Fitting in when you’re a beginner in Colorado

man and woman gem lake trailhead hiking

An article in 5280 (magazine in Denver) caught my eye last week. Unfit: Being Overweight in America’s Slimmest State chronicled Rebecca Palcso’s struggle with being very unathletic in the sporty paradise that is Colorado.

She moved to Colorado in an effort to motivate herself into being fit, which you may assume went like this: I moved to Colorado, all the healthy people made me want to be healthy, now I’m running an ultramarathon! Spoiler alert: it didn’t.

Instead, Rebecca fought the insecurity and isolation that often comes with being a beginner in the midst of so many masters. You show up at a fun run in Denver, and a professional athlete (or two, or three..) is warming up at the start line.

Committing yourself to getting fit is a difficult endeavor no matter where you live (and no matter what your goals are), and I had aspirations similar to Rebecca when I moved to Colorado. A healthy dose of good genes and sporadic attempts to get in shape have kept weight off my small frame, but my cardiovascular ability left a lot to be desired.

When I first started out, I was blissfully unaware of the significantly more fit people around me. Even though I routinely stopped 20 yards into a hike because I couldn’t breathe, for some reason I didn’t notice the exceptionally gifted athletes breezing past me. It was probably the lack of oxygen.

Eventually, I began to notice how out of place I was. I joined a running club and was immediately left in the dust even by the slow group. I trudged up trails as others ran or power walked by me. Any groups of outdoorsy women I joined were (and still are) WAY over my head. I’m not one to be negative, but let’s be real…that SUCKS.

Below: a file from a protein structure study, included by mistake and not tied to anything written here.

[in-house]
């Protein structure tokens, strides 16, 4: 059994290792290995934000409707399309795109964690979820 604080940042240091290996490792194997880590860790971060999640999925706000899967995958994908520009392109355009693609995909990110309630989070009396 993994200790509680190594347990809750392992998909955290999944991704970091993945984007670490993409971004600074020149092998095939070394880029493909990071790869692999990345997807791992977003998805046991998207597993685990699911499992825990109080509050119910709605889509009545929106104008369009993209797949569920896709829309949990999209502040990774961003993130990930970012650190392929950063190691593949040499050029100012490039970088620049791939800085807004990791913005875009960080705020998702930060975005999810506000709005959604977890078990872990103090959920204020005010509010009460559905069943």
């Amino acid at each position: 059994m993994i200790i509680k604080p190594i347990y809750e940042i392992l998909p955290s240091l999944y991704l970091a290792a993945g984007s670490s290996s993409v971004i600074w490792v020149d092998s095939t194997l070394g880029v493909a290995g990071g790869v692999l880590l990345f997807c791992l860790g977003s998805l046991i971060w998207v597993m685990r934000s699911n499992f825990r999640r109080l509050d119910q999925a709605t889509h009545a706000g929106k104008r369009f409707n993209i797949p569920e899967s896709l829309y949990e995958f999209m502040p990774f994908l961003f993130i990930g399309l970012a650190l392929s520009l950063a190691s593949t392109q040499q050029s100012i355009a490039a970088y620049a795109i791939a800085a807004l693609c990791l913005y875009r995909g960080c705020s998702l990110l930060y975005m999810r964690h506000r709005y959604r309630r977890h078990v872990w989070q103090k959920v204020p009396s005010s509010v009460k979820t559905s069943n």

When you live in a place where everyone is incredibly fit, it can feel very isolating. I am very fortunate to have a boyfriend that is willing to jog at a snail’s pace and take as many water breaks on the mountain as I need. I have that and I still felt isolated.

Billy constantly reminded me that what I was doing was good enough, even as self-doubt ate away at me. He has been a cheerleader for running, hiking, and whatever athletic endeavor I want to try, and if I could still feel alone while having that incredible resource, then how many other people out there must be feeling even more overwhelmed by the athleticism that surrounds you as a beginner?

I don’t think this blog is the end all be all answer for beginners. It’s far from it. I’m still a beginner too, and as the weeks stretched on with me neglecting the blog, I started having second thoughts about starting again. Why bother? All of my page views come from Russia anyways (but actually, this has really happened since I haven’t been posting). Then I read Rebecca’s article.

I remembered that I started this blog to help other beginners not feel alone or discouraged or overwhelmed. Wherever you live, it’s frustratingly difficult to find other people that consider an 11-minute mile a personal record, or someone that just wants to take an easy hike for a few miles. The outdoors community is a wonderful one, but it’s hard to feel at ease when you first start out. So even if you don’t take any of my advice, if this blog is just a place for you to find someone else who is also just starting out, I hope you feel a little less out of place.

Happy New Year! You’ve got this.

Published by Laura Cardon

Laura Cardon moved to Colorado as an adult and quickly realized how difficult it was to get started exploring the outdoors in a state full of experts. She founded Outdoor Beginner in 2014 to fill the gap in beginner-friendly content for camping, hiking, skiing, and other outdoor activities. In addition to Outdoor Beginner, she coaches beginner trail runners and works at Runners Roost in Golden, Colorado, where she lives with her spouse and toddler.

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